Customers with power outages with operable phones should report to NGRID at 1-800-465-1212, if you have trouble and I have not posted! They might not be aware of it.
Preparing for Power Outages.
1. Purchase light producing objects.
Gather all the things that may provide light, such as a flashlight, candles, glowsticks, etc., and place them in an easily accessible area.
Attach iridescent or glow in the dark stickers on flashlights so that they can be easily located in little or no light.
Keep glowsticks in the freezer. The cool temperature in your freezer will slow the rate of reaction in the glowstick and make it last for 4-5 days instead of one or two.
Stick candles in pots that are deeper than the candle is long. That way, the light will reflect off of the side of the pot, creating more light, and will lessen the likelihood of a fire.
2. Keep a first aid kit handy. You never know what emergency might happen during a power outage, so it’s wise to stay prepared with a few days’ worth of medication.
Your first aid kit should include bandages (various sizes), gauze, tape, scissors, antiseptic solution such as hydrogen peroxide, antibiotic ointment such as Neosporin, and pain medicine. You can buy first aid kits at various drugstores or assemble your own.
Keep a stash of batteries. Make an inventory of the different kinds of batteries your electronics use instead of assuming they all run on double-A or triple-A. Buy batteries in bulk — more than you think you’ll need — so that you’ll have a good amount in case of a prolonged outage.
3. Have your power company’s number stored. If and when the power outage does occurs, inform them (once will do) and they’ll give you an estimate of when you can expect to get electricity back. Knowledge is power.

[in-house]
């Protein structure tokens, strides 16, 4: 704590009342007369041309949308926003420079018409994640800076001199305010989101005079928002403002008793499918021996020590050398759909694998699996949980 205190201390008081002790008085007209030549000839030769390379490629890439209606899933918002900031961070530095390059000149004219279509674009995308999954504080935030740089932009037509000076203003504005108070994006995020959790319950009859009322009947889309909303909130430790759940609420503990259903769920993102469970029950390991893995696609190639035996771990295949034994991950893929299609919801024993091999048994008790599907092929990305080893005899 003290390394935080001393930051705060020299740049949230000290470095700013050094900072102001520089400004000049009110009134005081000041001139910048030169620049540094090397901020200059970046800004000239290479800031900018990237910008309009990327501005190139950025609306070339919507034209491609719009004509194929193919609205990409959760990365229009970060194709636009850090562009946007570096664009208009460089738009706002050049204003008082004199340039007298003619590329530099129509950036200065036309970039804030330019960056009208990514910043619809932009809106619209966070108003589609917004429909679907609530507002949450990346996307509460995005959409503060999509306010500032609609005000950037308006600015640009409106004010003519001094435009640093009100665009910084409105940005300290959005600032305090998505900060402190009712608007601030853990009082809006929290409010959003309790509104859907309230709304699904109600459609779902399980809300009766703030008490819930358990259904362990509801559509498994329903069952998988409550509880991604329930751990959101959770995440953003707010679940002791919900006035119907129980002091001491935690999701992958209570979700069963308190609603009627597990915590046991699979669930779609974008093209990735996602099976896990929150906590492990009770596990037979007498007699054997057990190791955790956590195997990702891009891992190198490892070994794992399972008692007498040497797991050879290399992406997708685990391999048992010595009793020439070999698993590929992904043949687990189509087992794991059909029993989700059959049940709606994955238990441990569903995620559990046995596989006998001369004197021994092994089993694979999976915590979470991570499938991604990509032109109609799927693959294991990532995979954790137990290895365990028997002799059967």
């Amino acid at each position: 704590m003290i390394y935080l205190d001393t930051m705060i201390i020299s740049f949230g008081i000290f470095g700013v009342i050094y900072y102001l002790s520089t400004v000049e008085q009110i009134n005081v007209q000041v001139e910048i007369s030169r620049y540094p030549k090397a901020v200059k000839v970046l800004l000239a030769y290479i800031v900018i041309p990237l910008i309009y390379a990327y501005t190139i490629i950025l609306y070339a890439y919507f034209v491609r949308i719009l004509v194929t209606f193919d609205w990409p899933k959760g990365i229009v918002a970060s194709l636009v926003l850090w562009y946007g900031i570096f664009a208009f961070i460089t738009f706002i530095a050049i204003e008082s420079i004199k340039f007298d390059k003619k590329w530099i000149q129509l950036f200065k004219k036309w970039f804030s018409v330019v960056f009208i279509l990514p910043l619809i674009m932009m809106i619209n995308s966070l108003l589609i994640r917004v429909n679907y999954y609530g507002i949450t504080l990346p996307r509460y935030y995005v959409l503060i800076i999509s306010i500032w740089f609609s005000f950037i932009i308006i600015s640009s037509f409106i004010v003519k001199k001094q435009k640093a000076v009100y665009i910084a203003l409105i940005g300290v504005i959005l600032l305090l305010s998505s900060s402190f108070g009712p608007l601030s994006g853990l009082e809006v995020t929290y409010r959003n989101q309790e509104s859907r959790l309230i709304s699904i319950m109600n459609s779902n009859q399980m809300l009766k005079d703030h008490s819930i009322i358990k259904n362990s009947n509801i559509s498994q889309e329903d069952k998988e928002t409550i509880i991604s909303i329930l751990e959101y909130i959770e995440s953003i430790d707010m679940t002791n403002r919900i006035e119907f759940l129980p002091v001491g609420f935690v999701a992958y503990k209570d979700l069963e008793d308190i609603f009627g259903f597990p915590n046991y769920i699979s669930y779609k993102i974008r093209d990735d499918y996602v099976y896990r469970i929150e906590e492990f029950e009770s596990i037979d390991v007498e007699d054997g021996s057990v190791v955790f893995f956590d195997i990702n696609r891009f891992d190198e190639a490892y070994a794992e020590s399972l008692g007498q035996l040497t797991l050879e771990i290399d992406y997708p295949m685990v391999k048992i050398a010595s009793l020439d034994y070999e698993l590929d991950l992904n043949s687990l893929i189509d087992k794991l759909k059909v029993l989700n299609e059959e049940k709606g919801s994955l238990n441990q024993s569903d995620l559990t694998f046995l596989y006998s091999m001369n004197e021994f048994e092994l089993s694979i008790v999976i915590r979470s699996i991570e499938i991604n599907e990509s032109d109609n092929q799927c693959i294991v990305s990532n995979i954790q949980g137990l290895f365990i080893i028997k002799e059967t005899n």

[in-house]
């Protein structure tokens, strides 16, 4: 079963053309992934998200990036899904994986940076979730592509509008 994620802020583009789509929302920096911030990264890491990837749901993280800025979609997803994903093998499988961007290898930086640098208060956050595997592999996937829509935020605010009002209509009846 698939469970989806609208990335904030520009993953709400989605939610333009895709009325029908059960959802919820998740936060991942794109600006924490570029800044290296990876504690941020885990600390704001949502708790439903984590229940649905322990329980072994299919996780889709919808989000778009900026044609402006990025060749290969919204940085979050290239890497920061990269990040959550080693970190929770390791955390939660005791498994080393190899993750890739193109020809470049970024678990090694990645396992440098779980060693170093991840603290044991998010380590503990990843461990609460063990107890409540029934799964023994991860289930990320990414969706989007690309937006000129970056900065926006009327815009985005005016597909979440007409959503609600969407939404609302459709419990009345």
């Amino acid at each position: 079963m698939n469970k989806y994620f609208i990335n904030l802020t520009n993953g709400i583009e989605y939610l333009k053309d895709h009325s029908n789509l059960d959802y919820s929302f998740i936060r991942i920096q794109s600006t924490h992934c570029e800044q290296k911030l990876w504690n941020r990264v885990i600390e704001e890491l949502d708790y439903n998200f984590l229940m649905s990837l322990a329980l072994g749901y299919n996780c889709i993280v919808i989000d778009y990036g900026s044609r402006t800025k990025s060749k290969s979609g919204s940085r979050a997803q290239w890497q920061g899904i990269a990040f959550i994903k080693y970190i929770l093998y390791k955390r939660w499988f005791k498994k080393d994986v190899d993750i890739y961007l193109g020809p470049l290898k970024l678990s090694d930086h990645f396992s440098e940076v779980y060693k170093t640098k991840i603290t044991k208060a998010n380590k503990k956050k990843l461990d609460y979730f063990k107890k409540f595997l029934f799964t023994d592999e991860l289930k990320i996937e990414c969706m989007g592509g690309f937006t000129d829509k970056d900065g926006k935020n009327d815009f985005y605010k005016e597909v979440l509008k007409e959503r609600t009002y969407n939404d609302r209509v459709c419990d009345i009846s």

4. Purchase and use self-powered radios and self-powered flashlights.Self-powered radios and flashlights employ a hand crank to get the device going, so it’s a good alternative to have if you happen to run out of batteries.
Radios will help you stay informed of what’s happening. Try to keep abreast of what’s happening in the case of severe storms, as the authorities might issue an evacuation notice or other pertinent information.
5. Have car chargers for your cell phone.So the electricity won’t work, but that doesn’t mean you can’t use your car as one big battery. Be careful not to kill your car battery when you’re charging your phone. Not being able to start your car is probably more problematic than not being able to start your cell phone.
Also remember to check the exhaust pipe to make sure not blocked.
Open garage door or window if starting car in closed area to prevent carbon monoxide poisoning.
6. Stock your pantry with non-perishable (canned) foods and water.It’s always nice to know that if your food source runs out, for whatever reason, you have a backup nearby.
As a general rule, keep enough food to last your family for a week. Soup, chili, vegetables, and fruits are all popular choices. Be sure to have a mechanical can opener nearby.
7. Keep a three week supply of water in storage. Humans can live without food for prolonged periods, but water is a more immediate necessity. In dire situations, the water coming from the faucet may be tainted, and you’ll have to rely on a bottled source.
8. Purchase a gas camping stove or hibachi grill. If your kitchen stove is all electric, it obviously won’t work during a power outage and you’ll have to rely on another means of cooking.
Keep propane tanks and/or charcoal in storage. In wet weather conditions, propane is probably preferable. Know how to fit the propane tank into the grill beforehand, so that you’re not learning the roles in a more serious situation.
Never use a barbecue grill in an enclosed area, as it may cause carbon monoxide or dioxide poisoning.
9. Fill spare space in your refrigerator with water bottles. Frozen water bottles in your freezer will act like ice blocks and keep it frozen longer while the power is off. When they thaw out you will have a fresh supply of drinking water.
10. Use a landline telephone instead of your cell phone.
If you have a landline you are most likely will not lose your phone service. Cellphone towers can freeze in a power outage, wireless home phones and home phones that require a modem to run don’t work in power outages especially in the winter.
Be Safe, Stay Warm.